It’s been a year since she finished the painting of Walter. He hadn’t known. She sketched him, his head slumped over, that May afternoon. Later in the week she headed over to the country store.

“Did you hear about Walter Steen?” Karen asked as Shelley stepped in the door, walked over to the cooler, pulled out a carton of milk, and carried it back to the counter.

“Hear what?” Shelley asked.

“He passed,” Karen said, almost in a whisper.

Shelley’s mouth went dry. Her heart started beating high at the side of her throat.

“Passed? You mean, he died?”

“Yes. A massive stroke. They say it probably killed him right off.”

Shelley didn’t want to ask the question but couldn’t let the opportunity pass her by.

“What day was it, do you know?”

“They think it was on Monday. Ranger heading down to the creek found him.”

Shelley would never tell a soul that by the time she sketched him, Walter Steen had probably died.

She finished the painting that same week, working furiously through the night. Something had come over her. She refused to quit until the painting was done.

Just after the sun came up, she stepped back to survey what she had done. Whatever emotions had been raging through her, pushing and pulling her hand across the canvas as she applied the brush, burst out, and she slumped down to the studio floor and bawled.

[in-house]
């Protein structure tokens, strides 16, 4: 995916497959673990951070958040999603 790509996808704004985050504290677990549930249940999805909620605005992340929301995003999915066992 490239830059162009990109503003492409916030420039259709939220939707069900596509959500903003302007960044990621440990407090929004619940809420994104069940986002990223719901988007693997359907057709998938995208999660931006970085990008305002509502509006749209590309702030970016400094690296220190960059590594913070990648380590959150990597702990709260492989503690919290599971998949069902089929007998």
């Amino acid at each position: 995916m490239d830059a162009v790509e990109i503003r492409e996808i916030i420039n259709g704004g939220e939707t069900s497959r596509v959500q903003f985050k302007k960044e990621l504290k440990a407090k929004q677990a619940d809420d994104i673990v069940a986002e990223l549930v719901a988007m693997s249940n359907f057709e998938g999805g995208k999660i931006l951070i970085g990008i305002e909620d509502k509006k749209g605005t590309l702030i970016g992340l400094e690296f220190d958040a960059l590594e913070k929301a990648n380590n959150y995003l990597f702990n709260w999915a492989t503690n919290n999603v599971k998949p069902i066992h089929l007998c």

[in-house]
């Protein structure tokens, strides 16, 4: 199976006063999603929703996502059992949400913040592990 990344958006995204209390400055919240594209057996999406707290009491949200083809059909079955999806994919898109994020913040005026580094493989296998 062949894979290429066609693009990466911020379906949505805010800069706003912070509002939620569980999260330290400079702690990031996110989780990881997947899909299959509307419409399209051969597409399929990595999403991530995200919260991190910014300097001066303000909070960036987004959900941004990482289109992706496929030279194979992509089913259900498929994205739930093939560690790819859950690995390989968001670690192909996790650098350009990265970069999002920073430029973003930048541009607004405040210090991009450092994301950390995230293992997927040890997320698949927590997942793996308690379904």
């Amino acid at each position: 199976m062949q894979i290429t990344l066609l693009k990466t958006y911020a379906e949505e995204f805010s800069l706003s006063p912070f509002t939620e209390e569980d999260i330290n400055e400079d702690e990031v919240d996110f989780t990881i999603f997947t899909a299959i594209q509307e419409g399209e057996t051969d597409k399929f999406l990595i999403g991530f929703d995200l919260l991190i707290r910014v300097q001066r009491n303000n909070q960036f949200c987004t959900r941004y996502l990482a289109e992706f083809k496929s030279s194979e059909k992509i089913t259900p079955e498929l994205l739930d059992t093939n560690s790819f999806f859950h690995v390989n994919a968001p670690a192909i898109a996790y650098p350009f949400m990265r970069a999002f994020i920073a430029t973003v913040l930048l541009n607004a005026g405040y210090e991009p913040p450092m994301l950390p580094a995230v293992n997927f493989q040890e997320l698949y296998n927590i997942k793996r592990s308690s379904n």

She cried about David, and, strangely enough, Shelley cried for this old man. Mostly, she cried for the part of herself that, with David’s death, had died. She cried for all the days and nights she and David would never spend together. She cried for how lonely she’d become.

* * *

Shelley thinks about that morning now as she gazes out. She’d stood under the shower a long time, washing off the dirt and perspiration, the tiredness running through her arms. She slept then, awaking in the middle of the night, half-starved.

After getting up and eating a banana and a slice of buttered toast, she walked outside. The flashlight lit the path to the creek, though the night was bright with a nearly full moon out.

Standing in the clearing listening to the creek roar, Shelley let her head fall back as she looked up. A beautiful expanse of small white dots met her eyes.

Her heart thumped. If David were here, he would have pointed out the Big Dipper and the Milky Way to her for the millionth time. She would pretend that she was hearing these descriptions from David for the very first time.

And then she would squeeze his hand, throw back her head, and lose herself in the vastness of that unknowable cosmos.